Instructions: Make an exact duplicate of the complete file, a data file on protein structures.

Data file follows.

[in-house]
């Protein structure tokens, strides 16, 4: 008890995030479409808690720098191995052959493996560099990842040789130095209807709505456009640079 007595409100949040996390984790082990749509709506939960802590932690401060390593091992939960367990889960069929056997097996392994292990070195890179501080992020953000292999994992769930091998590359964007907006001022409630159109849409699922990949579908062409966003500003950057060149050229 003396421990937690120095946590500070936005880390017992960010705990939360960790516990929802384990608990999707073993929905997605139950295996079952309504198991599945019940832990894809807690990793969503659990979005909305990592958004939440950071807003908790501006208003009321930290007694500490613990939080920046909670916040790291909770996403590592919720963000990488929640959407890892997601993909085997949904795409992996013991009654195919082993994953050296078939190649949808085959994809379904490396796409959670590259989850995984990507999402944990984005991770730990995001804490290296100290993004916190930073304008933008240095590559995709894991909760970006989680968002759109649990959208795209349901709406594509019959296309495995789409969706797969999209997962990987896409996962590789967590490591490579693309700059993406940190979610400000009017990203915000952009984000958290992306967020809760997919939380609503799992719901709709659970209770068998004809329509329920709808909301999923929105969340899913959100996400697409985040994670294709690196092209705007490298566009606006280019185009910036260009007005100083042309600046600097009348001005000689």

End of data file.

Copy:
[in-house]
């Protein structure tokens, strides 16, 4: 008890995030479409808690720098191995052959493996560099990842040789130095209807709505456009640079 007595409100949040996390984790082990749509709506939960802590932690401060390593091992939960367990889960069929056997097996392994292990070195890179501080992020953000292999994992769930091998590359964007907006001022409630159109849409699922990949579908062409966003500003950057060149050229 003396421990937690120095946590500070936005880390017992960010705990939360960790516990929802384990608990999707073993929905997605139950295996079952309504198991599945019940832990894809807690990793969503659990979005909305990592958004939440950071807003908790501006208003009321930290007694500490613990939080920046909670916040790291909770996403590592919720963000990488929640959407890892997601993909085997949904795409992996013991009654195919082993994953050296078939190649949808085959994809379904490396796409959670590259989850995984990507999402944990984005991770730990995001804490290296100290993004916190930073304008933008240095590559995709894991909760970006989680968002759109649990959208795209349901709406594509019959296309495995789409969706797969999209997962990987896409996962590789967590490591490579693309700059993406940190979610400000009017990203915000952009984000958290992306967020809760997919939380609503799992719901709709659970209770068998004809329509329920709808909301999923929105969340899913959100996400697409985040994670294709690196092209705007490298566009606006280019185009910036260009007005100083042309600046600097009348001005000689």